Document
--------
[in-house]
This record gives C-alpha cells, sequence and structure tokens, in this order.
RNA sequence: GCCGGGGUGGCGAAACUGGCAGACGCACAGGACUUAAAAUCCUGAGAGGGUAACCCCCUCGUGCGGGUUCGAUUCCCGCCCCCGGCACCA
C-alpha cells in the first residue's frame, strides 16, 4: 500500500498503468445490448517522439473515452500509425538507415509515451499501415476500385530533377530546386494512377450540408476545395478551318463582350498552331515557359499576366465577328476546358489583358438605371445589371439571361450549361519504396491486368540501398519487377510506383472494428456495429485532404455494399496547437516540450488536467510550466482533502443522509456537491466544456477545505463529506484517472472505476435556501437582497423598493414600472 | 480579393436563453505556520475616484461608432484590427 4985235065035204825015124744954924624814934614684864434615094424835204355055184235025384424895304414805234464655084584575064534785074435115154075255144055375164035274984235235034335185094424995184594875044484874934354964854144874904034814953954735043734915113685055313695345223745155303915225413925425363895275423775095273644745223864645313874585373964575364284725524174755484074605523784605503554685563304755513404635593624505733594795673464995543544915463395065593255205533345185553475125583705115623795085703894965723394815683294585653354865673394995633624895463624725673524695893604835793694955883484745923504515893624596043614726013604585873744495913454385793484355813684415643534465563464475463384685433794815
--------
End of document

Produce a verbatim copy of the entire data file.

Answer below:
[in-house]
This record gives C-alpha cells, sequence and structure tokens, in this order.
RNA sequence: GCCGGGGUGGCGAAACUGGCAGACGCACAGGACUUAAAAUCCUGAGAGGGUAACCCCCUCGUGCGGGUUCGAUUCCCGCCCCCGGCACCA
C-alpha cells in the first residue's frame, strides 16, 4: 500500500498503468445490448517522439473515452500509425538507415509515451499501415476500385530533377530546386494512377450540408476545395478551318463582350498552331515557359499576366465577328476546358489583358438605371445589371439571361450549361519504396491486368540501398519487377510506383472494428456495429485532404455494399496547437516540450488536467510550466482533502443522509456537491466544456477545505463529506484517472472505476435556501437582497423598493414600472 | 480579393436563453505556520475616484461608432484590427 4985235065035204825015124744954924624814934614684864434615094424835204355055184235025384424895304414805234464655084584575064534785074435115154075255144055375164035274984235235034335185094424995184594875044484874934354964854144874904034814953954735043734915113685055313695345223745155303915225413925425363895275423775095273644745223864645313874585373964575364284725524174755484074605523784605503554685563304755513404635593624505733594795673464995543544915463395065593255205533345185553475125583705115623795085703894965723394815683294585653354865673394995633624895463624725673524695893604835793694955883484745923504515893624596043614726013604585873744495913454385793484355813684415643534465563464475463384685433794815